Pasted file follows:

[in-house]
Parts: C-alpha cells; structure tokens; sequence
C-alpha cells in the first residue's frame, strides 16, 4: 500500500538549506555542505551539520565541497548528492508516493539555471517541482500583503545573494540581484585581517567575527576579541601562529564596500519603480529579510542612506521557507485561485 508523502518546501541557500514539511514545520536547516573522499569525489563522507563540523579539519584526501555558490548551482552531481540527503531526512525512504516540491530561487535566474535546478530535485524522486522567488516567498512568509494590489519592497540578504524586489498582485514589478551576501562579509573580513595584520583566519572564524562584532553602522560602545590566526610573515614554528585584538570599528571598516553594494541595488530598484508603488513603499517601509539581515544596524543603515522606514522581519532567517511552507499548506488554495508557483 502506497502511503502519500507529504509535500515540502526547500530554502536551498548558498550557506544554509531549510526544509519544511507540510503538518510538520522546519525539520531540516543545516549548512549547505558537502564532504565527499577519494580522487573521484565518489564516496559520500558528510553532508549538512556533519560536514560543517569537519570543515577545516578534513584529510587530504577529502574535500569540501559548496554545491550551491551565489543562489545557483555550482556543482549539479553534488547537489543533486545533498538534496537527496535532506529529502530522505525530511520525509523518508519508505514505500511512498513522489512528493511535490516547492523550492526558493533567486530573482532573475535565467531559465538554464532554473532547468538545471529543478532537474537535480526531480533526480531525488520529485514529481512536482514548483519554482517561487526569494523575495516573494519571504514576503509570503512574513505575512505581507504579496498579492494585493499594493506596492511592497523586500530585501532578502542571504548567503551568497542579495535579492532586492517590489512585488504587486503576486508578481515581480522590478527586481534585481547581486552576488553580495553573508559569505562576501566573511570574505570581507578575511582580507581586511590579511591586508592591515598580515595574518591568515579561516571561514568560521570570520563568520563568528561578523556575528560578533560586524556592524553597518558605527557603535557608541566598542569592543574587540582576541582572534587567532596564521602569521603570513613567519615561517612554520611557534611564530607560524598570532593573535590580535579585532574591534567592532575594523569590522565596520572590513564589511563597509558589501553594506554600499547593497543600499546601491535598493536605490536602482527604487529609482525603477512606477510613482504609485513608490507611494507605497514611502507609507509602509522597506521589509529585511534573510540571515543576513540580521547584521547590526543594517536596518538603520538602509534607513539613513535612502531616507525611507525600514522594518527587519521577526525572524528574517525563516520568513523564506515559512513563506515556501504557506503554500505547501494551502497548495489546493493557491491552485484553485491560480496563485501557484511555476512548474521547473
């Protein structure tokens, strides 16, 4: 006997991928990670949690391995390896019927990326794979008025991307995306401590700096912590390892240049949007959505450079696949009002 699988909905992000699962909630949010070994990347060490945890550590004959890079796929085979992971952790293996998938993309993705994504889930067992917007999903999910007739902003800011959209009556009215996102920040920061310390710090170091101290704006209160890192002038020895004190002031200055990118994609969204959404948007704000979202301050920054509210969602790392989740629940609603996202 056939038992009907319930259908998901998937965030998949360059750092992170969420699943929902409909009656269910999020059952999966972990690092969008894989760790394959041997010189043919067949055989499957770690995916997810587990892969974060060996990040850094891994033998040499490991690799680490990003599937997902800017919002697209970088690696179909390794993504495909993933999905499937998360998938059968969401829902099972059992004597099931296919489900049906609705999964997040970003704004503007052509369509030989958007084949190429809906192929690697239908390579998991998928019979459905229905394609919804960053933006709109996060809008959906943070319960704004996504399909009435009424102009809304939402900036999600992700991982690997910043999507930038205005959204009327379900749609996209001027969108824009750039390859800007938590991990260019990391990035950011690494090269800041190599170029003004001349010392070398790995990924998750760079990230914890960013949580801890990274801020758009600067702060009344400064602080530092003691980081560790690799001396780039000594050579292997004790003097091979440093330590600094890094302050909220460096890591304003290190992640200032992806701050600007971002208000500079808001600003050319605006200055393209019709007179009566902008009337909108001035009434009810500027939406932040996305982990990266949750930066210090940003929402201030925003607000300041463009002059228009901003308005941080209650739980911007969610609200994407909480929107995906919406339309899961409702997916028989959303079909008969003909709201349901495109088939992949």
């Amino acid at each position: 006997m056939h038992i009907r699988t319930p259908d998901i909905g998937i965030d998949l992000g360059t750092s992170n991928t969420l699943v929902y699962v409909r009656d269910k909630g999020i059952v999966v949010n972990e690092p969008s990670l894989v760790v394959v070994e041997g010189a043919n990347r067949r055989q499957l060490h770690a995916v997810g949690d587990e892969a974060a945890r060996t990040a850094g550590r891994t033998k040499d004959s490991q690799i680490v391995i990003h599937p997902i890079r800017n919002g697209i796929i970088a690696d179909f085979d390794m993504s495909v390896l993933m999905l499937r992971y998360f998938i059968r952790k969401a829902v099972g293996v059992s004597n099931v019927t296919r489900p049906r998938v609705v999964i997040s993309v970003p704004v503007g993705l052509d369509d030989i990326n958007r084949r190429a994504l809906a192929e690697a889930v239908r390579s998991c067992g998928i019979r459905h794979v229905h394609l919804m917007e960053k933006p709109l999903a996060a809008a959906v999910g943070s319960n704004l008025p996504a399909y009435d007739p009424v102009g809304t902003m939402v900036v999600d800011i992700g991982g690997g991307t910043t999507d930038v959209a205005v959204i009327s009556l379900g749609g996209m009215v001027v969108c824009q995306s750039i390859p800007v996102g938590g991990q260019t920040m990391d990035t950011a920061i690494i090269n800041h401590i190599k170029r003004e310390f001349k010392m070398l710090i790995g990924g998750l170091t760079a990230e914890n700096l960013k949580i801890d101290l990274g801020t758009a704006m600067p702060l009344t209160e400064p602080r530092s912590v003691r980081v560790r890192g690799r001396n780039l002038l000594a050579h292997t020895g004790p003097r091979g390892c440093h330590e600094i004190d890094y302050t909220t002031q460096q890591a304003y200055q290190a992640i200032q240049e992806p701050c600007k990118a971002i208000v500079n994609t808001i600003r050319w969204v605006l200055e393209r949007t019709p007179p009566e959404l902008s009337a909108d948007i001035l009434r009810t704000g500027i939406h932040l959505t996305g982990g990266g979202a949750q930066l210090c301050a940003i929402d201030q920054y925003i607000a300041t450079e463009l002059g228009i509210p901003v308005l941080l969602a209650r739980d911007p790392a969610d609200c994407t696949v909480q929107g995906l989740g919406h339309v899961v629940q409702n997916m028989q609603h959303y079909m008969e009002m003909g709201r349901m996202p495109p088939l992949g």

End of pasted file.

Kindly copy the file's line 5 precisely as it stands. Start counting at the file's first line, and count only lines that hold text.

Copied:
């Amino acid at each position: 006997m056939h038992i009907r699988t319930p259908d998901i909905g998937i965030d998949l992000g360059t750092s992170n991928t969420l699943v929902y699962v409909r009656d269910k909630g999020i059952v999966v949010n972990e690092p969008s990670l894989v760790v394959v070994e041997g010189a043919n990347r067949r055989q499957l060490h770690a995916v997810g949690d587990e892969a974060a945890r060996t990040a850094g550590r891994t033998k040499d004959s490991q690799i680490v391995i990003h599937p997902i890079r800017n919002g697209i796929i970088a690696d179909f085979d390794m993504s495909v390896l993933m999905l499937r992971y998360f998938i059968r952790k969401a829902v099972g293996v059992s004597n099931v019927t296919r489900p049906r998938v609705v999964i997040s993309v970003p704004v503007g993705l052509d369509d030989i990326n958007r084949r190429a994504l809906a192929e690697a889930v239908r390579s998991c067992g998928i019979r459905h794979v229905h394609l919804m917007e960053k933006p709109l999903a996060a809008a959906v999910g943070s319960n704004l008025p996504a399909y009435d007739p009424v102009g809304t902003m939402v900036v999600d800011i992700g991982g690997g991307t910043t999507d930038v959209a205005v959204i009327s009556l379900g749609g996209m009215v001027v969108c824009q995306s750039i390859p800007v996102g938590g991990q260019t920040m990391d990035t950011a920061i690494i090269n800041h401590i190599k170029r003004e310390f001349k010392m070398l710090i790995g990924g998750l170091t760079a990230e914890n700096l960013k949580i801890d101290l990274g801020t758009a704006m600067p702060l009344t209160e400064p602080r530092s912590v003691r980081v560790r890192g690799r001396n780039l002038l000594a050579h292997t020895g004790p003097r091979g390892c440093h330590e600094i004190d890094y302050t909220t002031q460096q890591a304003y200055q290190a992640i200032q240049e992806p701050c600007k990118a971002i208000v500079n994609t808001i600003r050319w969204v605006l200055e393209r949007t019709p007179p009566e959404l902008s009337a909108d948007i001035l009434r009810t704000g500027i939406h932040l959505t996305g982990g990266g979202a949750q930066l210090c301050a940003i929402d201030q920054y925003i607000a300041t450079e463009l002059g228009i509210p901003v308005l941080l969602a209650r739980d911007p790392a969610d609200c994407t696949v909480q929107g995906l989740g919406h339309v899961v629940q409702n997916m028989q609603h959303y079909m008969e009002m003909g709201r349901m996202p495109p088939l992949g």